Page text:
Before you search for sources, brainstorm words and phrases that describe your topic. Remember to include synonyms (example: teenagers, adolescents, juveniles). Identify the academic disciplines that are associated with your topic (e.g. gun control is associated with criminal justice, legal studies, social science etc…) Using words that describe academic disciplines as search terms can be one way to improve your search results.
|Words to Find Books||Words to Find Articles|
|climate change||“ice shelf” and “sea levels” and climate|
|early childhood education||inclusion and autism and preschool|
|respiratory diseases||chronic obstructive pulmonary disease and therapy|
|gun control||“concealed carry” and laws and “United States”|
For example, if you search for the phrase death penalty in the Search Hartness box on the library homepage, you will find sources that are in the subject area of capital punishment, the standard term for sources about that topic.
Using “capital punishment,” rather than “death penalty,” as a search term may produce more relevant results.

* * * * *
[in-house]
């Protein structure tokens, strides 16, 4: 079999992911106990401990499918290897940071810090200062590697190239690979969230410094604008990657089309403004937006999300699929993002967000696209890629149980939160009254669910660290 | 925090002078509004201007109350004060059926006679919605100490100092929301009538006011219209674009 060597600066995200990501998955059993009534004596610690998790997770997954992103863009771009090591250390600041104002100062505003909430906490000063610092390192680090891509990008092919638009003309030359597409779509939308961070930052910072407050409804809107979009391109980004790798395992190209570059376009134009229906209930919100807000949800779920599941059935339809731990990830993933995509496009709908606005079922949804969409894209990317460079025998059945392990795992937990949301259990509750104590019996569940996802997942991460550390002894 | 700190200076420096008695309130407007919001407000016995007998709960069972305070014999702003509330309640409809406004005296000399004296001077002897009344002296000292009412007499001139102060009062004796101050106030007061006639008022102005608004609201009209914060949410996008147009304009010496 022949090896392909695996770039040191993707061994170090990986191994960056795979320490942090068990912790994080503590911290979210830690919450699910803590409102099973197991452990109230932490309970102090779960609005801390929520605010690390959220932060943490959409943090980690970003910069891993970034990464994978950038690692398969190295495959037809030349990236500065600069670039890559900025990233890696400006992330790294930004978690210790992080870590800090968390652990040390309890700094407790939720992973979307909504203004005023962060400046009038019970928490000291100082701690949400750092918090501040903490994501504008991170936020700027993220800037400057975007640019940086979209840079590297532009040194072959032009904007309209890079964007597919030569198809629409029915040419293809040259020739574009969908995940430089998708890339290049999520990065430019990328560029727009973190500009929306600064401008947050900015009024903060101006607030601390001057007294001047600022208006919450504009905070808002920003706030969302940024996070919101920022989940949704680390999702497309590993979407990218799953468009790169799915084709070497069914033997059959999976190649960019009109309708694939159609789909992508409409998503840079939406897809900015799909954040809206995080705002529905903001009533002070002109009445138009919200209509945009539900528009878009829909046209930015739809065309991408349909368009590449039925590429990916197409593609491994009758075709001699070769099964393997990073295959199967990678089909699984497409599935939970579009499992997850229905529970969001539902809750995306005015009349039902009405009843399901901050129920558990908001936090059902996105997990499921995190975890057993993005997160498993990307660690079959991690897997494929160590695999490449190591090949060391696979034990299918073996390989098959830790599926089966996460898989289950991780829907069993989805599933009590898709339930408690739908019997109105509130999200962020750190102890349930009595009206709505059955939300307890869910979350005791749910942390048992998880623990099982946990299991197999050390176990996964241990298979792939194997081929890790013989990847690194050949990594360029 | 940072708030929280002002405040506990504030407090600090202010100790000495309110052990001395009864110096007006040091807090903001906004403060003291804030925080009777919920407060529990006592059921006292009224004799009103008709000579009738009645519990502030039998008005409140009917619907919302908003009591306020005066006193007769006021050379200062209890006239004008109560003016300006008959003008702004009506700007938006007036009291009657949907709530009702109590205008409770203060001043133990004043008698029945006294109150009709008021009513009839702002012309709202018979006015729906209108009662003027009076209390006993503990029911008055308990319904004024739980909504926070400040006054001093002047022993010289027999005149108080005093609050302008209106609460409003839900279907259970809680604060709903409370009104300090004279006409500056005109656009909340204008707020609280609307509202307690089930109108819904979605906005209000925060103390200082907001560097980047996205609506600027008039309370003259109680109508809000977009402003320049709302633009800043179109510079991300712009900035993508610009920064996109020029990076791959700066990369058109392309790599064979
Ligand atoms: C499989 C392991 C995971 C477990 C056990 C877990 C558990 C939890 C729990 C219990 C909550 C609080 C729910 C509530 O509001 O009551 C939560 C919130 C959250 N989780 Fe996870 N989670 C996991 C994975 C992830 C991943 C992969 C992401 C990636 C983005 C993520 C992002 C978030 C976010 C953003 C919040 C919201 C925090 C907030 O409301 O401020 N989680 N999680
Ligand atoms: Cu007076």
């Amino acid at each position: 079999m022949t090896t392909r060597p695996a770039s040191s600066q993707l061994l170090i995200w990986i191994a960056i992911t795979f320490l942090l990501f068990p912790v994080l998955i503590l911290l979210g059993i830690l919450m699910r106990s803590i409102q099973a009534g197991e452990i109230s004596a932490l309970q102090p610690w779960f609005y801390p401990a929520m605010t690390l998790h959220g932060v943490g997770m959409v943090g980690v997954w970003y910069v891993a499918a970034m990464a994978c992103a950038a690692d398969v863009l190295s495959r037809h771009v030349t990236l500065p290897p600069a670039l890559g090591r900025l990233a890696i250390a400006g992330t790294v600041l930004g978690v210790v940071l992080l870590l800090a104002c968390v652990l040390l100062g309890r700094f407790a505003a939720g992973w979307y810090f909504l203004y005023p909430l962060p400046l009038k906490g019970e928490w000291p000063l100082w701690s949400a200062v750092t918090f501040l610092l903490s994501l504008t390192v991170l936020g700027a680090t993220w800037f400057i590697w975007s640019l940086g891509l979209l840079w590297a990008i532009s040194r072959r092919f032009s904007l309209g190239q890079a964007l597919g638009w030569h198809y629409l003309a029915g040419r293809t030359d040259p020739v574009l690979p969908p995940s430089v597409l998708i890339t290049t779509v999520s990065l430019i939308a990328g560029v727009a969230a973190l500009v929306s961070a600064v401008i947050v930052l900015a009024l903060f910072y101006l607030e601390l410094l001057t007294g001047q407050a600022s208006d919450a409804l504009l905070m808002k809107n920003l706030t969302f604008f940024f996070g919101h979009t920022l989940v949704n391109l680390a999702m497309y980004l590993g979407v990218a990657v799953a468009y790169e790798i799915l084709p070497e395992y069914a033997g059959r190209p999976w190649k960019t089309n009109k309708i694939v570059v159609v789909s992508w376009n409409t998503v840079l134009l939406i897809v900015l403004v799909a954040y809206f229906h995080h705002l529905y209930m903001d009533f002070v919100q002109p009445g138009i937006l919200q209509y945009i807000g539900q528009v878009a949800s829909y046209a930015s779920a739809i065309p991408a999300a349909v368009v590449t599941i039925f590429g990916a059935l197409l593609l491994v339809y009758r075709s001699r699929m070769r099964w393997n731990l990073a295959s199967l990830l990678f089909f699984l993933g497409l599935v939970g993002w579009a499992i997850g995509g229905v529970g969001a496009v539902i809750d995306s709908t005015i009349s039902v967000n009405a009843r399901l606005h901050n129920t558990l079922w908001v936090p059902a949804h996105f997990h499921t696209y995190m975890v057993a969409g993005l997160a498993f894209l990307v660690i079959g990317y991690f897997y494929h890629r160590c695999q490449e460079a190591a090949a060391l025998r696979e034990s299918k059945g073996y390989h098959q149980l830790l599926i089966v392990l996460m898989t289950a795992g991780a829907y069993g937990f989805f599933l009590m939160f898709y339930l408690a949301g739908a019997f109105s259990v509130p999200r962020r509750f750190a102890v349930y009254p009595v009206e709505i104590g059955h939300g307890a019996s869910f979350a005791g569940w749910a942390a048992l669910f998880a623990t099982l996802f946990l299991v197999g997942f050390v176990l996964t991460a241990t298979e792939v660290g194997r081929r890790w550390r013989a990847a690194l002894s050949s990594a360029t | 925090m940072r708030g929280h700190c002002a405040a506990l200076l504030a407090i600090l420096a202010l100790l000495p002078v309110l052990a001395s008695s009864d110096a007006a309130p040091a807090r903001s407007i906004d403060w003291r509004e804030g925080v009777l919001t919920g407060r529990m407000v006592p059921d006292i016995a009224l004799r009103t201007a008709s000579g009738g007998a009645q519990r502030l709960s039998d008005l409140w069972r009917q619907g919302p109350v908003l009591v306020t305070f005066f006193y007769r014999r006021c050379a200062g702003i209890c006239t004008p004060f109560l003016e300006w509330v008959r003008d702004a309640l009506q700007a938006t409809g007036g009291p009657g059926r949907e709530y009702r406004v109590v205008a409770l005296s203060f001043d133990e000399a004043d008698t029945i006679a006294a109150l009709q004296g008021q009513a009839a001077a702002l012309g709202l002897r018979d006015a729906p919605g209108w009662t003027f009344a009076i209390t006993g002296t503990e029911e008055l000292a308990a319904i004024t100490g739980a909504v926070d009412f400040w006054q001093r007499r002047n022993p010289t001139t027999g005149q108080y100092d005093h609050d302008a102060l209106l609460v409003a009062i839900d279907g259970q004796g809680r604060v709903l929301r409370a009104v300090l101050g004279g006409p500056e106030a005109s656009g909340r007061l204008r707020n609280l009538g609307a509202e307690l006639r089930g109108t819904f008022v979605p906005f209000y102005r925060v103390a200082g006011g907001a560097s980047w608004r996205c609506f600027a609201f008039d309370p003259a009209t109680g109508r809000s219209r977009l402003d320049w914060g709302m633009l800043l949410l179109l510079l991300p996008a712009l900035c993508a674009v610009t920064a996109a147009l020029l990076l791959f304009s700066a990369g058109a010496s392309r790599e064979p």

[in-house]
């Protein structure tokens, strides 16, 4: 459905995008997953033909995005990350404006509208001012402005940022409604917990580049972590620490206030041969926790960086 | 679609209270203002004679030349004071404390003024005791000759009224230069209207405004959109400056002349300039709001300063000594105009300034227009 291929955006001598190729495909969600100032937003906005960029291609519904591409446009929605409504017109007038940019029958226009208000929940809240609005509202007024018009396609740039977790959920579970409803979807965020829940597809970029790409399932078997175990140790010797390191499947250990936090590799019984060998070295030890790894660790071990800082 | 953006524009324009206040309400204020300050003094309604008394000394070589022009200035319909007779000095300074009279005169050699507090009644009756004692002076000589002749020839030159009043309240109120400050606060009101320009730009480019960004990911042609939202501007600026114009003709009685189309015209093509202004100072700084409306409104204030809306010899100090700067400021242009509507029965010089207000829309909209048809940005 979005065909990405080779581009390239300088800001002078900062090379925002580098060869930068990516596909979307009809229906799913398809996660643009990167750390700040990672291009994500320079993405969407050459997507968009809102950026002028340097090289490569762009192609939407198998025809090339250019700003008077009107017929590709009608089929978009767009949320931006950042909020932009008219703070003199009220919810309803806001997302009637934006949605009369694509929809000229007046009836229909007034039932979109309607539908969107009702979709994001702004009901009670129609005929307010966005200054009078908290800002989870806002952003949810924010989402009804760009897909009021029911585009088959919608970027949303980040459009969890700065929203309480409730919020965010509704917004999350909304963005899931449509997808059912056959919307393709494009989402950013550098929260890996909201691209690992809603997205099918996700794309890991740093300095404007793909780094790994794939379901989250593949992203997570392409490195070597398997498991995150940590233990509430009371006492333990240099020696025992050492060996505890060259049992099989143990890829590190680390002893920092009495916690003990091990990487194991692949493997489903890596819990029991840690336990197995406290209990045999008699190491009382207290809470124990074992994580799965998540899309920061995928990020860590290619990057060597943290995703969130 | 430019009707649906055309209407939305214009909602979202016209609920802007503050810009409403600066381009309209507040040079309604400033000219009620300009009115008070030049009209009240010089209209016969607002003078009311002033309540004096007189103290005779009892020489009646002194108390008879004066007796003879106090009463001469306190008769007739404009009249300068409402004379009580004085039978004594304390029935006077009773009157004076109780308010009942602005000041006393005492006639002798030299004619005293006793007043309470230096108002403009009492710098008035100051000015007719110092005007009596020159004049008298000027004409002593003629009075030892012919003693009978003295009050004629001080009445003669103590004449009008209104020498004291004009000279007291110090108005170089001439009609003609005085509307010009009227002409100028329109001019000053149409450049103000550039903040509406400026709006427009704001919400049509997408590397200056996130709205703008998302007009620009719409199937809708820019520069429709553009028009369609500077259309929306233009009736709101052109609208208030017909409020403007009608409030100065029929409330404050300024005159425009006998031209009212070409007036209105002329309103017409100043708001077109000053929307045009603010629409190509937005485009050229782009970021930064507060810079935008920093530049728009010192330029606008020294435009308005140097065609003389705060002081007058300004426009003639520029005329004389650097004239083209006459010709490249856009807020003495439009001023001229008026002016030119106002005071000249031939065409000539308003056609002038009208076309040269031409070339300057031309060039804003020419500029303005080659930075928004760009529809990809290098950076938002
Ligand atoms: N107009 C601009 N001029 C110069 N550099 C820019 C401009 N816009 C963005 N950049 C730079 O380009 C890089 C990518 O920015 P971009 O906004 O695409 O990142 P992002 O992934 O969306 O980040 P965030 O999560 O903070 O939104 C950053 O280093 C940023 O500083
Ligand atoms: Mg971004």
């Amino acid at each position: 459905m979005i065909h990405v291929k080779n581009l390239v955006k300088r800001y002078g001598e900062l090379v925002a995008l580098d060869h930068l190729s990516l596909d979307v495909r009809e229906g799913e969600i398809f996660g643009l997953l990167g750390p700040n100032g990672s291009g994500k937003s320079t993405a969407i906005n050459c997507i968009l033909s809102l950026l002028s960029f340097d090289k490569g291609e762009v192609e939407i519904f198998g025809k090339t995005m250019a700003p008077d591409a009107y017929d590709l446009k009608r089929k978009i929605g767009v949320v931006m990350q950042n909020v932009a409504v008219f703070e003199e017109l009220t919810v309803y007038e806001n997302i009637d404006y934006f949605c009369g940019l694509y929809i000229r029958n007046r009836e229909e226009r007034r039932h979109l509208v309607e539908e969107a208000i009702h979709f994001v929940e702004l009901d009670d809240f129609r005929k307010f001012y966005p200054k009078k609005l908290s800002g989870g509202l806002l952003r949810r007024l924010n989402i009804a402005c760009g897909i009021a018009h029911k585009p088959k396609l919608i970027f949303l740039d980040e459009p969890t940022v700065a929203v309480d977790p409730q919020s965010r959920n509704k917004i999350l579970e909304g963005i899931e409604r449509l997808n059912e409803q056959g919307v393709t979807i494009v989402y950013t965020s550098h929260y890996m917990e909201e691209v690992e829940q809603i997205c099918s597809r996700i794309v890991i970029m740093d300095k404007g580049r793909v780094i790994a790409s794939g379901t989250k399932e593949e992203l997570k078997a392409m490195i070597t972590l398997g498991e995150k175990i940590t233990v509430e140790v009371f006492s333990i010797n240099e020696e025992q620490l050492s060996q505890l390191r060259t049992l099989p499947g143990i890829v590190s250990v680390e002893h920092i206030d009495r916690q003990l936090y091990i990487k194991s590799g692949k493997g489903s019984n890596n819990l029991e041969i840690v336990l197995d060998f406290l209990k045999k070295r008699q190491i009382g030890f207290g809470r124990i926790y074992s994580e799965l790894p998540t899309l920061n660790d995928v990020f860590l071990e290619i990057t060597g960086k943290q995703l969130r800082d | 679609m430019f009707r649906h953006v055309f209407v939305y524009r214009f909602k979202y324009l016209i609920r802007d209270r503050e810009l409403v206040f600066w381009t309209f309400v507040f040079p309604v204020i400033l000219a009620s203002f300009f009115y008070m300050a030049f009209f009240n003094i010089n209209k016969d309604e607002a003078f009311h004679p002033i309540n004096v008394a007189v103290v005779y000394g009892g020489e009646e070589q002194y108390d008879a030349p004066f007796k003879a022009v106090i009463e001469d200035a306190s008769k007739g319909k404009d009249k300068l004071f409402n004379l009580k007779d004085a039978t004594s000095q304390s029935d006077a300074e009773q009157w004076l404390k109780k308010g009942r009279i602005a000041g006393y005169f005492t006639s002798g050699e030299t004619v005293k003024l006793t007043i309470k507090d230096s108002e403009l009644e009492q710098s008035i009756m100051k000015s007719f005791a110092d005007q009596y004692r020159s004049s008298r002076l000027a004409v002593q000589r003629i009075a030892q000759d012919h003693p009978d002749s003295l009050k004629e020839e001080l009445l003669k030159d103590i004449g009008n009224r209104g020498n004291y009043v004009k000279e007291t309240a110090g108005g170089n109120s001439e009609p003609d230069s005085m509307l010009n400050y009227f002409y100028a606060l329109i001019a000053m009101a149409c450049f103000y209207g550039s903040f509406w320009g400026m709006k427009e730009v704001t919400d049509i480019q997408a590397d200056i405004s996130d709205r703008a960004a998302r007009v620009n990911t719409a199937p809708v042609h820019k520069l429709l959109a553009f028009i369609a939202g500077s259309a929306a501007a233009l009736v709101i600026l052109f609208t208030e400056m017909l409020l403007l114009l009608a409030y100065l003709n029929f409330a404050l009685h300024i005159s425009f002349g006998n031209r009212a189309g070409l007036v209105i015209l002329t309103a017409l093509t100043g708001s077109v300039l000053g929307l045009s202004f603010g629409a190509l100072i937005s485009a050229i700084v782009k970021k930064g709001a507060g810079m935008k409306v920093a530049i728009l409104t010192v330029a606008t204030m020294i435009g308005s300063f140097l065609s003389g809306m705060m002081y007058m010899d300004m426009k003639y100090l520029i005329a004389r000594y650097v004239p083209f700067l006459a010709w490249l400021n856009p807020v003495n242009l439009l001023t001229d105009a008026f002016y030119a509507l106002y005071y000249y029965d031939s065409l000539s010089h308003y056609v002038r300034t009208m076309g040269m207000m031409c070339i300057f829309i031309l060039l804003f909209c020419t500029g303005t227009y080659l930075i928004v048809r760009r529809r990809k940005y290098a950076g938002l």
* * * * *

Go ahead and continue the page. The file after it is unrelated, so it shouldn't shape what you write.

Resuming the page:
If you aren’t finding sources on your topic, try stringing together a series of words and phrases that are related. Web tools like Google automatically add the word AND between your terms. Be aware that not all library databases add the word AND to your search terms. In a basic search, it’s always a good idea to use one or two narrow terms and one very broad term connected by the word AND to improve your search results (e.g. Thor and death and mythology). [The capitalization of AND isn’t necessary, it’s done here for emphasis.]
If you want to use a combination of terms that are similar or use synonyms in your search, try using OR in between the related terms. For example, you could use the word OR between adolescents or juveniles or teenagers to make sure you find sources that use any of those words.
An advanced search makes it easier to connect concepts and gives you Boolean search options to choose from. In the following search, we’re using a phrase in quotes and indicating that it is a standardized subject term; we’re also using synonyms for adolescent and specifying a geographic location as well.
If you want to search “deeply” throughout the text of articles, you can also select ALL TEXT from an advanced search.